Three top Dutch medical schools are asking thousands of travellers to tropical countries to donate stool samples on return for a study into the rise in antibiotic-resistant bacterial infections.
The combined study, launched this week by the Academic (AMC), Erasmus and Maastricht medical centres will focus on 2,000 travellers mainly to Asia and Africa, said AMC researcher Jarne van Hattem.
"These travellers will be asked, upon vaccination by a number of travel clinics, if they would like to participate and send stools to us for a year after their return from the tropics," Van Hattem told AFP.
He said there has been a rise in antibiotic resistant intestinal bacterial infections in the Netherlands and researchers wanted to see whether these bacteria hitch a ride with travellers who pick them up in exotic destinations.
The team further want to study whether these bacteria are transmitted to non-travelling relatives upon return home to the Netherlands, known for its strict control of the use of antibiotics for fear of building up resistance.
All volunteers will receive a home DIY-kit with swabs and a special plastic "safe bag" in which a swab sample will be sealed and placed in an envelope with a return address to Erasmus Medical Centre in Rotterdam.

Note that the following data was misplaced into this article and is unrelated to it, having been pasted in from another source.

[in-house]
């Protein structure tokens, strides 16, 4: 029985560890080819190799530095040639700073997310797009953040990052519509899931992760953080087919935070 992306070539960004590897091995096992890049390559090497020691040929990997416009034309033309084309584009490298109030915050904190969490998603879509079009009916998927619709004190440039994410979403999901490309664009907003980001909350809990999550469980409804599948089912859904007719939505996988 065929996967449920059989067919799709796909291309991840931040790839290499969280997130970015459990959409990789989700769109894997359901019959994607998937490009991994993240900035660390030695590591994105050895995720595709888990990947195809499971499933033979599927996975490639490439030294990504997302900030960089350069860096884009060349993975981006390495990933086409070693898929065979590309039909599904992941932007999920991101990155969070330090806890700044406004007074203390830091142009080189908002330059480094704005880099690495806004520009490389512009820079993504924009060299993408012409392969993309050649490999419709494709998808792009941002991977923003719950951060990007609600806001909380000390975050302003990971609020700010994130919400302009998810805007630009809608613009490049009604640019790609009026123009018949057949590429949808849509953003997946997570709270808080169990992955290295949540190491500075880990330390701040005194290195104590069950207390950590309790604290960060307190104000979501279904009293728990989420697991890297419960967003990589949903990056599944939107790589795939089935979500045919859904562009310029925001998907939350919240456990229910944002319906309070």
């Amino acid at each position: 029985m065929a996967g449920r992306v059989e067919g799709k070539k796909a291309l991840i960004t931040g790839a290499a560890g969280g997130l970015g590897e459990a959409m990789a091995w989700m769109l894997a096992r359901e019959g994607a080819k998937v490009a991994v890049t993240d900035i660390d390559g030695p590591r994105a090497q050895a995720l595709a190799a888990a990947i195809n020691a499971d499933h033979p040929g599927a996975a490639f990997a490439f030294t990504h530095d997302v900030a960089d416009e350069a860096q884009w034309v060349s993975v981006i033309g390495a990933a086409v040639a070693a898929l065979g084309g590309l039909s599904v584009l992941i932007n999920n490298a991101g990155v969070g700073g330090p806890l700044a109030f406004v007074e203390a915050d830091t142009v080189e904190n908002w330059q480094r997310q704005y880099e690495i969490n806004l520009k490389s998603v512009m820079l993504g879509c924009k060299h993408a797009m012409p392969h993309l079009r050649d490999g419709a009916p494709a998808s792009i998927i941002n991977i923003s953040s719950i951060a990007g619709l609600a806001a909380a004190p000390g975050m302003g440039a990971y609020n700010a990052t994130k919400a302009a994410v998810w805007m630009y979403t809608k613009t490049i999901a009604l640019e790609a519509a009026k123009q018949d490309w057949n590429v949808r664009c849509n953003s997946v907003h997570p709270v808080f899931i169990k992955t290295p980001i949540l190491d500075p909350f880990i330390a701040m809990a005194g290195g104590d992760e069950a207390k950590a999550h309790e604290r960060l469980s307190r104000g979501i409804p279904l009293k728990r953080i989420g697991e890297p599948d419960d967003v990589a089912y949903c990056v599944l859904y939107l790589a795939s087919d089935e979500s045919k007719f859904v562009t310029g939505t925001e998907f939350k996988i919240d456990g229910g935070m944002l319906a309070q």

Participants are asked to send three to six samples over the course of a year, with researchers hoping to publish their findings about 30 months afterwards.
Van Hattem said he believed it was the largest study of its kind to date, with smaller projects previously being undertaken in Sweden and Australia.
Participants won't go away empty handed though.
"Those who send up their poop will be rewarded with a special Fokke & Sukke cartoon strip specially drawn for this study," the AMC said in a press release.
Fokke & Sukke are two crudely drawn but hugely popular Dutch cartoon characters known for their politically incorrect views and often scatological sense of humour.
"Most people find anything to do with poop quite disgusting. So with this cartoon we hope to put a bit of humour back into the study," Van Hattem said.
Explore further: False expectation determines if return journey feels shorter than outward one